Some gun guys have a ton of valuable firearms, but very little in the way of financial reserves. There are some guns you will never sell, but most of us could part with a few of we really had to.

      A few years ago, I sold some during a period of unemployment. Fortunately, the collection has since been rebuilt, as has the emergency fund.

      1. avatar SBW says:

        Several years ago I sold a Winchester 9422 because it had just be laying around. Kinda been kicking myself ever since.

  2. avatar Dyspeptic Gunsmith says:

    Some responses for gun owners irritated by anti-gunners having an epiphany:

    “Aren’t you concerned that your gun is 17 times more likely to kill you than any intruder into your home?”

    “Aren’t you afraid that you will be a hothead in the first 10 days of the waiting period? Don’t you think that you should wait 15 or 20 days?”

    “You need two guns? Why does anyone need more than one gun? Why can’t you wait a month to buy a second gun?!”

    “Why do you need a gun that holds more than two rounds?”

    “Don’t tell me you’re looking at those evil fully semi-automatic black guns with the shoulder thingie that goes up!?”

    As liberals like to say: “Never let a crisis go to waste.” This is a wonderful opportunity to make liberals “eat their own cooking,” and let them learn a lesson – nice and hard.

    1. avatar Alan says:

      At the risk of sounding overly harsh and or lacking the necessary understanding for the foibles of my fellow men, the following comes to mind. Let these suddenly “reformed” anti gunners feed on the stew they were previously so willing to shove off on others. Let them feed on their crap for breakfast lunch, dinner and the proverbial between meals snack too.

  3. avatar BradB says:

    I’ve already been asked to “loan” firearms by a couple people. I had to explain the legal facts of life and liability ramifications. I don’t feel sorry for them since they did not think ahead and prepare.

    My adult kids can’t afford much for firearms, but are all avid shooters, thanks to the old man making sure they had the right equipment and training before this all happened. Once the buying rush kicked in I divided up what I had been holding for just such a time as this and made a supply drop to each of them in case things get bad enough that it’s dangerous to drive across town. They probably won’t even need it, but it represents peace of mind (theirs and mine) to know they’ll be a hard target. When things straighten out, time to restock.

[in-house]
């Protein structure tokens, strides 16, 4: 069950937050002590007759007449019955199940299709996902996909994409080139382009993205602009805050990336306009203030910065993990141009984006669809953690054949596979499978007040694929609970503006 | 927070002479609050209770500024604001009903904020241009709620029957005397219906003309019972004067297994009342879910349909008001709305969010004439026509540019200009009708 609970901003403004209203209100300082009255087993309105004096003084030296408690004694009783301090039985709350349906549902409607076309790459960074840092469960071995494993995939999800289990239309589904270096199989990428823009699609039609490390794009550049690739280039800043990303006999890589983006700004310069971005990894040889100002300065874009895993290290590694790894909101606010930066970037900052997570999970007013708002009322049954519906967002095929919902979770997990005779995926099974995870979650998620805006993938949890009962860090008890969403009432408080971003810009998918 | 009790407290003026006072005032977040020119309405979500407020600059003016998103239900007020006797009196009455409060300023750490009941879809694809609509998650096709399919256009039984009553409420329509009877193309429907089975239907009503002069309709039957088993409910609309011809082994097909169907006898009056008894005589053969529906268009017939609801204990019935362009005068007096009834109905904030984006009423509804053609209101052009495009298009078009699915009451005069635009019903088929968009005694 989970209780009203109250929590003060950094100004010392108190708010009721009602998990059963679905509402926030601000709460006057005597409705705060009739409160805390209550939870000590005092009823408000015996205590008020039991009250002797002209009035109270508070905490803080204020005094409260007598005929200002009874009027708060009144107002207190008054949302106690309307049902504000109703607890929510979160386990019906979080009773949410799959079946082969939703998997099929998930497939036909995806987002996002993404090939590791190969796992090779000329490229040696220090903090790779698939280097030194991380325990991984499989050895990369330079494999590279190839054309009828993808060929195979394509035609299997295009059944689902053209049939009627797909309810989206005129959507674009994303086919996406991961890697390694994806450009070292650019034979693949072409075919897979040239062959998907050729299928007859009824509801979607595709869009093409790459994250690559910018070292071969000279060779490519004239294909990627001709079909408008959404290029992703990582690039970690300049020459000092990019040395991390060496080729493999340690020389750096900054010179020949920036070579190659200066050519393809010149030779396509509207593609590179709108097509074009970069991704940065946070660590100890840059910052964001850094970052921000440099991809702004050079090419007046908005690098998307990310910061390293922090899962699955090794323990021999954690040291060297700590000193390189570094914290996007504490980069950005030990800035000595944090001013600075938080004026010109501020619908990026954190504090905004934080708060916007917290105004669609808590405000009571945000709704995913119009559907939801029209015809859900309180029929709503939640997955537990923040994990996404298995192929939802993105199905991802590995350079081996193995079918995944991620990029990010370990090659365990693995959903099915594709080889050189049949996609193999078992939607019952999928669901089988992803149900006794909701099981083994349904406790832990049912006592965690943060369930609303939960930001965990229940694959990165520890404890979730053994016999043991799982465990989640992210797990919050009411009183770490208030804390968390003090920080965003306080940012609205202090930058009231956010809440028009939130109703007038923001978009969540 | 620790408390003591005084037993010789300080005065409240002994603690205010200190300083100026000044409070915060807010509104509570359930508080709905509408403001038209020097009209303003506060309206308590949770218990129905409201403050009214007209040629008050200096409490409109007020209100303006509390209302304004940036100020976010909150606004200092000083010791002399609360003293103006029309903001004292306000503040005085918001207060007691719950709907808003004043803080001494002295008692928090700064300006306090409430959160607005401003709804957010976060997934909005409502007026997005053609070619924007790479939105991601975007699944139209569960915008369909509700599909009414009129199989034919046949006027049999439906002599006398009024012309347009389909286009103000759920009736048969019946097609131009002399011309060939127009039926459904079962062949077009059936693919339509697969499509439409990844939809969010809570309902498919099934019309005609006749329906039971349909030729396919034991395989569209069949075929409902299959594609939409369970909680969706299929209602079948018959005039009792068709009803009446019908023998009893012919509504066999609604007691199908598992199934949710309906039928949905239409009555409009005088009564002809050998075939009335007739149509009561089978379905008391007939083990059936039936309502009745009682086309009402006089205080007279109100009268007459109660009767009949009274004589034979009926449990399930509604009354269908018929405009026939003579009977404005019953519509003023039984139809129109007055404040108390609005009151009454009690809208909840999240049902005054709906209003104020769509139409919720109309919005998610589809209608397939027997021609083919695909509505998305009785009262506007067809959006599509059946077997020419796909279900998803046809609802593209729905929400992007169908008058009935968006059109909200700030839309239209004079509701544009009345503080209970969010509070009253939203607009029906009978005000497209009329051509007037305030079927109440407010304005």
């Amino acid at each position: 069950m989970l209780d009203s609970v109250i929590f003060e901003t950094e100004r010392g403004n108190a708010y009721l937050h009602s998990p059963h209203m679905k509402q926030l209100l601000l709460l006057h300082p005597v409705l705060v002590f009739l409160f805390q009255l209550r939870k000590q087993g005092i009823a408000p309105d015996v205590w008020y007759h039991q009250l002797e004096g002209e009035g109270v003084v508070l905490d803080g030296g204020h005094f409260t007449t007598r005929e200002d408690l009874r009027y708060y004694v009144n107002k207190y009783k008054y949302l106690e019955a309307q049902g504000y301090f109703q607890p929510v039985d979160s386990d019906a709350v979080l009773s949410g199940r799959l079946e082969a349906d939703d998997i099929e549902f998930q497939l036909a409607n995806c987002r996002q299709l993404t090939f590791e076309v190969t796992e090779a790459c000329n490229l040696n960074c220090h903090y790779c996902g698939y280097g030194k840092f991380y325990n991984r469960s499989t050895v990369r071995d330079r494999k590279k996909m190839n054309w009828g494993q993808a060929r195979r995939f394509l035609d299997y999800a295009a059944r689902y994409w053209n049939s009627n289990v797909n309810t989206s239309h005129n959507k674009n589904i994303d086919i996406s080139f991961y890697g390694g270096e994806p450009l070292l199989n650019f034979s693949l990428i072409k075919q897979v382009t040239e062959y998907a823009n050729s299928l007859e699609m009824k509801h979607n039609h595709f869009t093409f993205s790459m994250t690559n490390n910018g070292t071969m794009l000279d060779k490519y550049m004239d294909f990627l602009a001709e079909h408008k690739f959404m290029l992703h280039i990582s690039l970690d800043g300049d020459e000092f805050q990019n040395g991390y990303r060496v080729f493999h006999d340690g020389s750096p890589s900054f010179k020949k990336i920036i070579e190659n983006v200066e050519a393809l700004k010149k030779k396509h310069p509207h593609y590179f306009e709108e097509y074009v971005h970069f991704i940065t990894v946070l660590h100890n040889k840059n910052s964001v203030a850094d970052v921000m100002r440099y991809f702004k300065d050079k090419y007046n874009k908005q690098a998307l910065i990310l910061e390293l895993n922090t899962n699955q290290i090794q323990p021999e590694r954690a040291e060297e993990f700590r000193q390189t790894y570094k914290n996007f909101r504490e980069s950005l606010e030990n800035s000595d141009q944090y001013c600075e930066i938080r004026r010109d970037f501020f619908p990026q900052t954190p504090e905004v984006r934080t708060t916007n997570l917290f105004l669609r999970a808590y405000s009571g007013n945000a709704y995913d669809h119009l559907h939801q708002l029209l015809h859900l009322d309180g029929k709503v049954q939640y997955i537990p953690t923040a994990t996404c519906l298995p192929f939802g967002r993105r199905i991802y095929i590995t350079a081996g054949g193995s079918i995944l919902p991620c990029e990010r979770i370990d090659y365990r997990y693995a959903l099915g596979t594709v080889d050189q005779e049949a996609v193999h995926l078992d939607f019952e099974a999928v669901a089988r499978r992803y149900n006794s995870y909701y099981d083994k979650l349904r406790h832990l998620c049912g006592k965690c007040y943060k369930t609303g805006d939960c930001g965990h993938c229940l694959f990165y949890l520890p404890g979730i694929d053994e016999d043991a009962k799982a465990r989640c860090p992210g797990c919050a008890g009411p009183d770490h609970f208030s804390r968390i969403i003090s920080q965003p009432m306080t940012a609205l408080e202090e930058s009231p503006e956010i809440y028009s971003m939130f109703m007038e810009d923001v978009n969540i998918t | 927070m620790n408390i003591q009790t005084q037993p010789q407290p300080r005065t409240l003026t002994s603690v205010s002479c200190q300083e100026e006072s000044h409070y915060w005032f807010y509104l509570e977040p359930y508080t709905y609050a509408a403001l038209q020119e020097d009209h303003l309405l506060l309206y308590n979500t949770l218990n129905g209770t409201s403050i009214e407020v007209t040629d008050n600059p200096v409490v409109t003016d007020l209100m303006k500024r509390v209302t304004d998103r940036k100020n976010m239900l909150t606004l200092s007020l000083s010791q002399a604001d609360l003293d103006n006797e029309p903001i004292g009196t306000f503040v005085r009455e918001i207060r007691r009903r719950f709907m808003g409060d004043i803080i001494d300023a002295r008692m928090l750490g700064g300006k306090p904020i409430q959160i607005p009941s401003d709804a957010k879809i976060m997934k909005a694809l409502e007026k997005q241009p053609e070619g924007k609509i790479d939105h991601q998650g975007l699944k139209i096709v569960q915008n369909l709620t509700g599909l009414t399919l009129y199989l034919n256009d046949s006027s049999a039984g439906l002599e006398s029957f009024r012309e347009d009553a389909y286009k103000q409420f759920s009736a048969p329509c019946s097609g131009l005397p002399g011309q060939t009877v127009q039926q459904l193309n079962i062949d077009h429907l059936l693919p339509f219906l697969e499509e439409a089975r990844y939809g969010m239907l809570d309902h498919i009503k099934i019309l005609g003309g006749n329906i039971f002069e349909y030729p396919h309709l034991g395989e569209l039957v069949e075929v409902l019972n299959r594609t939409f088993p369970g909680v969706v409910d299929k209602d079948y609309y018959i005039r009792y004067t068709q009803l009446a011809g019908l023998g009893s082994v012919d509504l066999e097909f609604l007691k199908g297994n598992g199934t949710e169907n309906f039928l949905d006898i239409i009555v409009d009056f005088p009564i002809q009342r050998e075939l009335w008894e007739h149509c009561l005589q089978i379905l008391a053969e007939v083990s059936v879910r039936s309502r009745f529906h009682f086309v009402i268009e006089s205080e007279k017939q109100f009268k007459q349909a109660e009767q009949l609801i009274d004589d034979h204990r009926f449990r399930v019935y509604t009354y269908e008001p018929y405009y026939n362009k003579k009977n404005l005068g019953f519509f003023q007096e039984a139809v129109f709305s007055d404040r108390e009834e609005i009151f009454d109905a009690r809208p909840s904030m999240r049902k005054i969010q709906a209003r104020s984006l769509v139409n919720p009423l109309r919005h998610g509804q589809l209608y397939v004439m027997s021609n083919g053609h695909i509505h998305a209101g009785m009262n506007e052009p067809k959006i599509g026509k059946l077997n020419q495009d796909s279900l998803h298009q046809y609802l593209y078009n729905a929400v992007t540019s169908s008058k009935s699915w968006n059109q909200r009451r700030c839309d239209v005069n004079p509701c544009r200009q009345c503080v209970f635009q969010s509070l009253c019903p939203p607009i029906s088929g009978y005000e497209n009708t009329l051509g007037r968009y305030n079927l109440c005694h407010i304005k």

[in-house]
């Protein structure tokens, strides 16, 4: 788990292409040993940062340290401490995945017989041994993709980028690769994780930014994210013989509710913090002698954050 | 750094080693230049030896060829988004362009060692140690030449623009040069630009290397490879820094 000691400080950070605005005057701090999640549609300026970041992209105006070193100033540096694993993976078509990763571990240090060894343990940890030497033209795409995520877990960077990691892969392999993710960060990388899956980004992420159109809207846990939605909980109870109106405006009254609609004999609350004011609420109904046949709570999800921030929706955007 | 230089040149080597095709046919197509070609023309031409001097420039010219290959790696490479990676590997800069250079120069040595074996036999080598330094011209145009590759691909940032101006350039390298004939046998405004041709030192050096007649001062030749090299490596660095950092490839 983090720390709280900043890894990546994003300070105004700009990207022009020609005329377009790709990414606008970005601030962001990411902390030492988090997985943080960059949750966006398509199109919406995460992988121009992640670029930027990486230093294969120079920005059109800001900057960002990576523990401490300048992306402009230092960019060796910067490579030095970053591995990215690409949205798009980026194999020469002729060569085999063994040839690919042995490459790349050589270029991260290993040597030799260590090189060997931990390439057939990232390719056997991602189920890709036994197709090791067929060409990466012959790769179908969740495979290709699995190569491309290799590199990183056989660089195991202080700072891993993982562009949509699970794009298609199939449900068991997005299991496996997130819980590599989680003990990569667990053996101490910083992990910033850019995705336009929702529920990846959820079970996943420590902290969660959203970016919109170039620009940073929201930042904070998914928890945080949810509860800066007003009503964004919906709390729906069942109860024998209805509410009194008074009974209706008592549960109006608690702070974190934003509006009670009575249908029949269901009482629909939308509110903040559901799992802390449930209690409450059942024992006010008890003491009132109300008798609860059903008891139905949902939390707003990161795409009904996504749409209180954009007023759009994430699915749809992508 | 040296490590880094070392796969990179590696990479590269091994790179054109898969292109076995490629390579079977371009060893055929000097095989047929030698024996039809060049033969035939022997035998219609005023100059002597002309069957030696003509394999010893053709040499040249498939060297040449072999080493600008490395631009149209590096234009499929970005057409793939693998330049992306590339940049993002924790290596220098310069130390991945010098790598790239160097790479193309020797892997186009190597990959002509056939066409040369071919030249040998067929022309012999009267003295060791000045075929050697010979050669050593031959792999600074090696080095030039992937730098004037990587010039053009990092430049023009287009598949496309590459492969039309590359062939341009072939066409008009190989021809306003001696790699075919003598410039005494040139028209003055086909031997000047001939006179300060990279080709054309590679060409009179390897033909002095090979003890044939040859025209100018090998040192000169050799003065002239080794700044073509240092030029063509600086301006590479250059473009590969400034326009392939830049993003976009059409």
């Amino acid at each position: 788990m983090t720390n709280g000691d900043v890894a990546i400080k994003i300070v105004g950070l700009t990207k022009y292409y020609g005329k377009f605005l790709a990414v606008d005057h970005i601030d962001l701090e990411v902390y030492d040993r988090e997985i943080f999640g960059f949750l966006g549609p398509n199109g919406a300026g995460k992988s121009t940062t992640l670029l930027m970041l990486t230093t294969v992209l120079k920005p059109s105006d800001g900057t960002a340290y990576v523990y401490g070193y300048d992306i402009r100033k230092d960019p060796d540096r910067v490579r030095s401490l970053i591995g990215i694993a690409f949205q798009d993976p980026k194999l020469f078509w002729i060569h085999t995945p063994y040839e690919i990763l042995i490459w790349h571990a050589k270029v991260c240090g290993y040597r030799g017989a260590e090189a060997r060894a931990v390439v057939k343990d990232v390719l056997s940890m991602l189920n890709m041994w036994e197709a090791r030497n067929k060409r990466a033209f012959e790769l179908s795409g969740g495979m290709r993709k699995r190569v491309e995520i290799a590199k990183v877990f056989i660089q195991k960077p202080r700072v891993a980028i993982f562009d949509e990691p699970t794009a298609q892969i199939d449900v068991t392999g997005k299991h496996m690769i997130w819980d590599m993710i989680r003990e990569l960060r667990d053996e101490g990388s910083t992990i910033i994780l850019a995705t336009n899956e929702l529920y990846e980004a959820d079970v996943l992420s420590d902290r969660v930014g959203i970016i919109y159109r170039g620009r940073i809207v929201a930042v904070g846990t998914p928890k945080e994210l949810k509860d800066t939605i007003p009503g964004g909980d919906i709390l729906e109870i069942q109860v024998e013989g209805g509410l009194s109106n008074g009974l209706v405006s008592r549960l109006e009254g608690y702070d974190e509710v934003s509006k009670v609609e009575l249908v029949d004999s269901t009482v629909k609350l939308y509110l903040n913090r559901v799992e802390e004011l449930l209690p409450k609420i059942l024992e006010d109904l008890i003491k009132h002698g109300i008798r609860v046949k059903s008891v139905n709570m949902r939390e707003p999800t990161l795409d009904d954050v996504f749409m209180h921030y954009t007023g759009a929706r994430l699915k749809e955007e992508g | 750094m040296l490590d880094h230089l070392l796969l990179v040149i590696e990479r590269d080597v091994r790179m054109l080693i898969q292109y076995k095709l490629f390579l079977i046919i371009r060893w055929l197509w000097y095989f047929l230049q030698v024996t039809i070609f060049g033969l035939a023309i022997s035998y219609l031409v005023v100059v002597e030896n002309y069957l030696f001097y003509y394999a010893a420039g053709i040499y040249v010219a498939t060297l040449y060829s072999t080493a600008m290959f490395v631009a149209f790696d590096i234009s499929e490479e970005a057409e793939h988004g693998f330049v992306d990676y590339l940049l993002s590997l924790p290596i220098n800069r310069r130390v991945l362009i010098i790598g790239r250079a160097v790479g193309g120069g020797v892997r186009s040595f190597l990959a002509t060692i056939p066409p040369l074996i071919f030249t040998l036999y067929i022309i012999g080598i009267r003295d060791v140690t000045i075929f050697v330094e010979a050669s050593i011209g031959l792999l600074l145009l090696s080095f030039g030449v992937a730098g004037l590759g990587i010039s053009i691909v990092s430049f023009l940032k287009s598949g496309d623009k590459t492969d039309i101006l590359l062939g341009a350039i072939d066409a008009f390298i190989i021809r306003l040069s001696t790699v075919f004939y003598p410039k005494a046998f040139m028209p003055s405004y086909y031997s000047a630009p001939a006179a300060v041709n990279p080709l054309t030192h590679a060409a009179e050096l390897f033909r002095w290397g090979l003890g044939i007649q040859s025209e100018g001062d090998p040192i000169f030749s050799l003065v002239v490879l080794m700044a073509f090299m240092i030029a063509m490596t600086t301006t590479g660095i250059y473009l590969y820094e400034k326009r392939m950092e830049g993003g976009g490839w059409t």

1. avatar Defens says:

      Don’t have kids myself, and my brother is sort of “meh” on guns. Some of his adult children have an intense interest, though. I made sure they were set up with appropriate home defense carbines a few years ago, and they have had ample time (and interest) to practice and become proficient with the AR15 platform.

      Another friend is one of those fussbudget engineer types who has to spec everything to the max, and then ends up with some unusable, ridiculous firearm, usually focused on some arcane competition. He’s been bending my ear lately about how he needs to convert one of his custom AR-15s to a more usable configuration, and build up another short barrel PDW. Of course, he wants only the finest custom parts. My advice was that for home defense, he should just buy an appropriate 5.56 upper from PSA, slap it on the lower of choice, and call it good. This guy is one of those hopeless sorts who’ll debate the intricacies forever and never make a decision. If he was subject to an armed home invasion, he’d likely die, ’cause he wouldn’t be able to decide which gun and ammo combination to shoot the invaders with.

      1. avatar LazrBeam says:

        Your fussbudget engineer friend exhibits what’s known as “analysis paralysis”.

      2. avatar David Miller says: